ACCORDING TO MOST major surveys, crime is one of the biggest issues most Americans are concerned with. Granted, much of the crime we hear about is happening in bigger cities than we have in the Upper Peninsula, but crime is an issue here as well.
Reports on how we are fighting crime are always less dramatic than reports on crime itself. Bad news gets the headlines, while good news gets buried on page six.
But, there is a bit of good news on the crime-fighting front worth the front page, and it has to do with what’s being done to reduce recidivism. Although recidivism rates vary among age groups and criminal activity, it’s safe to say that more than 50% of criminals are repeat offenders, and that’s where a new program being championed by Michigan Attorney General Dana Nessel may have a measurable impact.
Under a statewide initiative introduced by Governor Whitmer called MI Safe Communities, American Rescue Plan dollars are being used to create a framework to reduce violent crime and increase public safety across Michigan. Under the MI Safe Communities umbrella, AG Nessel has announced a proposal to put Michiganders accused of low-level, nonviolent offenses into good-paying jobs, thereby reducing the chance of becoming a repeat offender while helping businesses find qualified employees.
The plan is called Jobs Court, and it’s being introduced as a pilot program in three Michigan counties: Wayne, Genesee, and Marquette.
According to Marquette County Prosecuting Attorney Matt Wiese, the program is still in the development phase as funding sources and program partners are being identified, but initial reaction from the law enforcement community has been positive.
And why not? Low-level offenders are clogging our courts and jails, while being given the scarlet letter of the criminal and further diminishing their chances of becoming contributing members of society.
It’s almost impossible for our law enforcement agencies to forestall first time offenders. That’s the responsibility of parents, and Lord knows we have room for improvement there. But once someone’s in the system, there’s a chance at rehabilitation… if we try. And that appears to be the goal of the Jobs Court program.
A couple of years ago we might have heard negative responses like… “You’re giving jobs to criminals when I can’t find one?” But with employers in desperate need of workers and the competition for jobs being almost non-existent, the time is ripe for job-focused rehabilitation.
Marquette has always seemed like a pretty safe city, but statistics indicate that it might not be as safe as we think. Depending on what sources you check, our property crime rates are lower than those statewide, but not dramatically lower, and our assault rates are not much different than those nationwide. Regardless of the rate of crime, any and all crime should be considered unacceptable.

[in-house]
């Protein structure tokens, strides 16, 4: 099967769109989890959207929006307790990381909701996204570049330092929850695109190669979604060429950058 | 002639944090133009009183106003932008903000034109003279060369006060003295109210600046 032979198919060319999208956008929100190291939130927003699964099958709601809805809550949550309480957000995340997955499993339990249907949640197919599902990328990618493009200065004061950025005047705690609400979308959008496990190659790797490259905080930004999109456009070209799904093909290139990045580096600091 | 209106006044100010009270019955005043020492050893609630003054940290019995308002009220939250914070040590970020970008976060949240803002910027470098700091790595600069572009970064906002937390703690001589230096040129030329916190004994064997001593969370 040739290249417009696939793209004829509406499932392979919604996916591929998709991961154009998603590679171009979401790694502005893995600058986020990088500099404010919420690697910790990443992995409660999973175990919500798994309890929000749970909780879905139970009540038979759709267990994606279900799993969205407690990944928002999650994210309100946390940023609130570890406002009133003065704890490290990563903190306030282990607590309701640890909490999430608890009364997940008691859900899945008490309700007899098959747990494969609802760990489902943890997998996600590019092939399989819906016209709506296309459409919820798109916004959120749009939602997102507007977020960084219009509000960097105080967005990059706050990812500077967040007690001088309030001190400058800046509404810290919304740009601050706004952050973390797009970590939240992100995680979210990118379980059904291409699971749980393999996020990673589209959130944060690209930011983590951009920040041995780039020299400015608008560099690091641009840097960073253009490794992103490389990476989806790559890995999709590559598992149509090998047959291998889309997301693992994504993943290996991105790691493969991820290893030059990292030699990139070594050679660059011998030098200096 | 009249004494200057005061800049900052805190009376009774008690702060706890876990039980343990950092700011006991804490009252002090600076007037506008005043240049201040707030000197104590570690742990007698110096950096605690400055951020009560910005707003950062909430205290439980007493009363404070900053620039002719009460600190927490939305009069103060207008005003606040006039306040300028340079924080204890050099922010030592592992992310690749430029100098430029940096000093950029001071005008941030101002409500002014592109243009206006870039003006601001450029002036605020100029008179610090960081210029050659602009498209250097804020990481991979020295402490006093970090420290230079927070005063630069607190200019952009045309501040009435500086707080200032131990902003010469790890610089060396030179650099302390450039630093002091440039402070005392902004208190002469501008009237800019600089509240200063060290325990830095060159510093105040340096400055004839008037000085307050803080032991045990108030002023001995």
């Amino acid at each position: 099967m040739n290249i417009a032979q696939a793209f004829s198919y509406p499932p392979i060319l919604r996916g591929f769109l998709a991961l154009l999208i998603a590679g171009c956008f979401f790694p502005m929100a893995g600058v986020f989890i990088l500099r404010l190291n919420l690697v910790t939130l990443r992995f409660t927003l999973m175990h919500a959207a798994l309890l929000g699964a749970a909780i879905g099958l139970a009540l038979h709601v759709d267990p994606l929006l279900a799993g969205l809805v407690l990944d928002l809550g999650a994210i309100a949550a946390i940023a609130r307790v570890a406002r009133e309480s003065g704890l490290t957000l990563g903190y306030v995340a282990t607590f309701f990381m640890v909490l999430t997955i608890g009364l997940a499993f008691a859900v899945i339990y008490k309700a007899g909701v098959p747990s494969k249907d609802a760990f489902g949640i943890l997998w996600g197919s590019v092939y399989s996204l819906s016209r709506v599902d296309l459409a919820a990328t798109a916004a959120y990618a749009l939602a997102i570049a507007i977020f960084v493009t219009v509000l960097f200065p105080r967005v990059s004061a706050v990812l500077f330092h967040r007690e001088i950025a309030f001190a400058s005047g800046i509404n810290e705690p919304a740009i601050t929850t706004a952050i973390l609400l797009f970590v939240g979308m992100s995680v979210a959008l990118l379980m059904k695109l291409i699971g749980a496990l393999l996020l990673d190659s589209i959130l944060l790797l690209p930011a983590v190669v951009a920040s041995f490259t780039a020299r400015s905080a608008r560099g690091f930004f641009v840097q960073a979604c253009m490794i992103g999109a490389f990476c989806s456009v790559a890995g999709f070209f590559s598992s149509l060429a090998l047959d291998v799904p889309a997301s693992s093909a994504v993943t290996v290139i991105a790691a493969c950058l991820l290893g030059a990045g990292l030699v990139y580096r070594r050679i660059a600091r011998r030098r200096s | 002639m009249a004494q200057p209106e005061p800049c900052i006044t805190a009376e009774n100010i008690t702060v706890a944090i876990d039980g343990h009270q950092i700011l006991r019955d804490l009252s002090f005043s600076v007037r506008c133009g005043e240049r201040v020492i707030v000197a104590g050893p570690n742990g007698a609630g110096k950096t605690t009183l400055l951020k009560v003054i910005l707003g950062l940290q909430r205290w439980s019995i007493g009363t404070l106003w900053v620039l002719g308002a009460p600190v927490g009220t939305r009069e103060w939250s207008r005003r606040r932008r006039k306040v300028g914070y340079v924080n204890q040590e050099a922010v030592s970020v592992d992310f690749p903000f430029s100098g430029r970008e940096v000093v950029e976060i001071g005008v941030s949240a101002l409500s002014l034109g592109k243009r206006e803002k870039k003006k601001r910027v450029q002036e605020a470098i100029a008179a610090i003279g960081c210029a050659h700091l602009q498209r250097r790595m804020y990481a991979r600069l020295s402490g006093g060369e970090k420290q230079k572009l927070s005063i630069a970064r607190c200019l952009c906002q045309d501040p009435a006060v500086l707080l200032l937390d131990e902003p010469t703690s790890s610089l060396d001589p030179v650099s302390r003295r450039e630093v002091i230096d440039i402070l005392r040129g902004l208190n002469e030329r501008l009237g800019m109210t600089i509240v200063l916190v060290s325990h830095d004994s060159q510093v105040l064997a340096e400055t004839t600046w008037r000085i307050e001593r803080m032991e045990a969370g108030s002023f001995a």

Just as our safe city is going through changes, circumstances change too, and not always for the better. A program that addresses crime, and particularly repeat offenders, should be a welcomed effort, and something that might help keep our city one where we don’t need bars on our windows.
You may not have any criminals in your midst, or you may have never been the victim of a crime, but you are probably one of those Americans who sees crime, both violent and non-violent, as a threat to our way of life. And you may have expressed frustration at rising levels of crime and what you see as an inadequate response to that development. If so, this new program should be something you can get behind.
If you’re an employer, you can be open to hiring someone who’s trying to break their circle of criminal activity before it becomes unbreakable. If you’re just a law-abiding citizen, who hopes the guy next door is too, you should be open to a program that puts people in jobs instead of jail.
Again… Jobs Court is not a flashy topic for Word on the Street. But we should be able to agree that being able to walk our streets at night, in any neighborhood, is something much more appealing than the alternative.
Although Matt Weise probably finds professional satisfaction in his job, it’s likely he would welcome a lighter schedule. “I’m looking forward to launching this initiative in Marquette County as I believe it will give people who have historically not had opportunities, not only a decent well-paying job, but the opportunity to be a successful contributor to our community.”
The role of police in public safety has been tossed around quite a bit lately. Police presence is certainly a deterrence to crime, but it’s also true that police often show up after the crime has been committed. If we really want to address crime prevention, we need to address the cause… before we get to the symptoms. The Jobs Court pilot program is a step in that direction.